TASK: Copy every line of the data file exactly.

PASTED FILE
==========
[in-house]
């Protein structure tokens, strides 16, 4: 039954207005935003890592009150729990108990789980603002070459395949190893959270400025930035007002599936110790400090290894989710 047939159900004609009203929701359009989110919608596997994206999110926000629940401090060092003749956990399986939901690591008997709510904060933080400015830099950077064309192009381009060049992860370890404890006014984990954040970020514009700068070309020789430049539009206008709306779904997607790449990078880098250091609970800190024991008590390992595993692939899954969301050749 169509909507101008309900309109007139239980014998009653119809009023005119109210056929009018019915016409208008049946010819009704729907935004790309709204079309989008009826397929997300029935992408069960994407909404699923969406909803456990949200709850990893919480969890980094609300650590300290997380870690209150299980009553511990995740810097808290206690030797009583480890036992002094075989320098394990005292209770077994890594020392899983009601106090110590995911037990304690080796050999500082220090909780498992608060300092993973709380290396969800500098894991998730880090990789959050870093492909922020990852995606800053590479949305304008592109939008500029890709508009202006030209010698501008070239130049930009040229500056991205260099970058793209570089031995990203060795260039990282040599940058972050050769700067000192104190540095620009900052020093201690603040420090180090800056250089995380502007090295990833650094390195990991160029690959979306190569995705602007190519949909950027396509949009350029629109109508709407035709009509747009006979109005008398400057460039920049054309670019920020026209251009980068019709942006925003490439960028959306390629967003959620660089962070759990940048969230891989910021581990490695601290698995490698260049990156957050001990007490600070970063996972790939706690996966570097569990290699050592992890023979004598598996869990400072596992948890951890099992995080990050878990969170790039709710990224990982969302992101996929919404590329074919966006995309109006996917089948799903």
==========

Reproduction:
[in-house]
């Protein structure tokens, strides 16, 4: 039954207005935003890592009150729990108990789980603002070459395949190893959270400025930035007002599936110790400090290894989710 047939159900004609009203929701359009989110919608596997994206999110926000629940401090060092003749956990399986939901690591008997709510904060933080400015830099950077064309192009381009060049992860370890404890006014984990954040970020514009700068070309020789430049539009206008709306779904997607790449990078880098250091609970800190024991008590390992595993692939899954969301050749 169509909507101008309900309109007139239980014998009653119809009023005119109210056929009018019915016409208008049946010819009704729907935004790309709204079309989008009826397929997300029935992408069960994407909404699923969406909803456990949200709850990893919480969890980094609300650590300290997380870690209150299980009553511990995740810097808290206690030797009583480890036992002094075989320098394990005292209770077994890594020392899983009601106090110590995911037990304690080796050999500082220090909780498992608060300092993973709380290396969800500098894991998730880090990789959050870093492909922020990852995606800053590479949305304008592109939008500029890709508009202006030209010698501008070239130049930009040229500056991205260099970058793209570089031995990203060795260039990282040599940058972050050769700067000192104190540095620009900052020093201690603040420090180090800056250089995380502007090295990833650094390195990991160029690959979306190569995705602007190519949909950027396509949009350029629109109508709407035709009509747009006979109005008398400057460039920049054309670019920020026209251009980068019709942006925003490439960028959306390629967003959620660089962070759990940048969230891989910021581990490695601290698995490698260049990156957050001990007490600070970063996972790939706690996966570097569990290699050592992890023979004598598996869990400072596992948890951890099992995080990050878990969170790039709710990224990982969302992101996929919404590329074919966006995309109006996917089948799903």